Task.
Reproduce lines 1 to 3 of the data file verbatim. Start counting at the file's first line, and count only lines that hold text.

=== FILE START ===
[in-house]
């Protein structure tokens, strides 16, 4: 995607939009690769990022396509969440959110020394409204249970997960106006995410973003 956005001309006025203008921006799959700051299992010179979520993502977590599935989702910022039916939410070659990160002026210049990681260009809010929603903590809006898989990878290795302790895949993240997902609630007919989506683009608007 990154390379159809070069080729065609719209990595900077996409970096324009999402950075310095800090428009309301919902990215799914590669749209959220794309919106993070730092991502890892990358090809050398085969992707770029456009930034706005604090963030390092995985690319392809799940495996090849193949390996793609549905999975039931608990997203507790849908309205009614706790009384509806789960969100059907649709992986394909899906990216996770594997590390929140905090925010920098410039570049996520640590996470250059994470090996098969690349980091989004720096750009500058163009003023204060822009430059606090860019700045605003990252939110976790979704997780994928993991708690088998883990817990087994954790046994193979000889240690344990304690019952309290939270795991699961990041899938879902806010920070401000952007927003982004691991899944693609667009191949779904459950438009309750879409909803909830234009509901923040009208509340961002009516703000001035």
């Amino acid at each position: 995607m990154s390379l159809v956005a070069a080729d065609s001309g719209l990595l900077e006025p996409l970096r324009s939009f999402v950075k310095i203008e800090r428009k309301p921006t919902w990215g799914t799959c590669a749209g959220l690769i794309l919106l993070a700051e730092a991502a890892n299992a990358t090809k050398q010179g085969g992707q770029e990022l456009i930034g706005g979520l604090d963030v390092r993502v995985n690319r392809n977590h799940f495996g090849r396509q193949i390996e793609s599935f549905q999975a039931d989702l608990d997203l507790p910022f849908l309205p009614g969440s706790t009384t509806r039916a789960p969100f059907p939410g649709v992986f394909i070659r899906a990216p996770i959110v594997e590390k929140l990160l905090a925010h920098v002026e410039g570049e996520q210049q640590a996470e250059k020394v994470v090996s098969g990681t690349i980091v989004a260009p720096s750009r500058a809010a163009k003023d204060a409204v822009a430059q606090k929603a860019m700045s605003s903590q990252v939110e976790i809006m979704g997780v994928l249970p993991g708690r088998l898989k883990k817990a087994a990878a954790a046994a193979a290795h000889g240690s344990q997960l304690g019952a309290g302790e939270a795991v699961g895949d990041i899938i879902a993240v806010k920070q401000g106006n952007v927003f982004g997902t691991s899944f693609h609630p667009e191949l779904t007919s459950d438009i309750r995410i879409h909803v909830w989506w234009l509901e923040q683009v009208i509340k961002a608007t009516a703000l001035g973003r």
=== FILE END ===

[in-house]
């Protein structure tokens, strides 16, 4: 995607939009690769990022396509969440959110020394409204249970997960106006995410973003 956005001309006025203008921006799959700051299992010179979520993502977590599935989702910022039916939410070659990160002026210049990681260009809010929603903590809006898989990878290795302790895949993240997902609630007919989506683009608007 990154390379159809070069080729065609719209990595900077996409970096324009999402950075310095800090428009309301919902990215799914590669749209959220794309919106993070730092991502890892990358090809050398085969992707770029456009930034706005604090963030390092995985690319392809799940495996090849193949390996793609549905999975039931608990997203507790849908309205009614706790009384509806789960969100059907649709992986394909899906990216996770594997590390929140905090925010920098410039570049996520640590996470250059994470090996098969690349980091989004720096750009500058163009003023204060822009430059606090860019700045605003990252939110976790979704997780994928993991708690088998883990817990087994954790046994193979000889240690344990304690019952309290939270795991699961990041899938879902806010920070401000952007927003982004691991899944693609667009191949779904459950438009309750879409909803909830234009509901923040009208509340961002009516703000001035």
């Amino acid at each position: 995607m990154s390379l159809v956005a070069a080729d065609s001309g719209l990595l900077e006025p996409l970096r324009s939009f999402v950075k310095i203008e800090r428009k309301p921006t919902w990215g799914t799959c590669a749209g959220l690769i794309l919106l993070a700051e730092a991502a890892n299992a990358t090809k050398q010179g085969g992707q770029e990022l456009i930034g706005g979520l604090d963030v390092r993502v995985n690319r392809n977590h799940f495996g090849r396509q193949i390996e793609s599935f549905q999975a039931d989702l608990d997203l507790p910022f849908l309205p009614g969440s706790t009384t509806r039916a789960p969100f059907p939410g649709v992986f394909i070659r899906a990216p996770i959110v594997e590390k929140l990160l905090a925010h920098v002026e410039g570049e996520q210049q640590a996470e250059k020394v994470v090996s098969g990681t690349i980091v989004a260009p720096s750009r500058a809010a163009k003023d204060a409204v822009a430059q606090k929603a860019m700045s605003s903590q990252v939110e976790i809006m979704g997780v994928l249970p993991g708690r088998l898989k883990k817990a087994a990878a954790a046994a193979a290795h000889g240690s344990q997960l304690g019952a309290g302790e939270a795991v699961g895949d990041i899938i879902a993240v806010k920070q401000g106006n952007v927003f982004g997902t691991s899944f693609h609630p667009e191949l779904t007919s459950d438009i309750r995410i879409h909803v909830w989506w234009l509901e923040q683009v009208i509340k961002a608007t009516a703000l001035g973003r």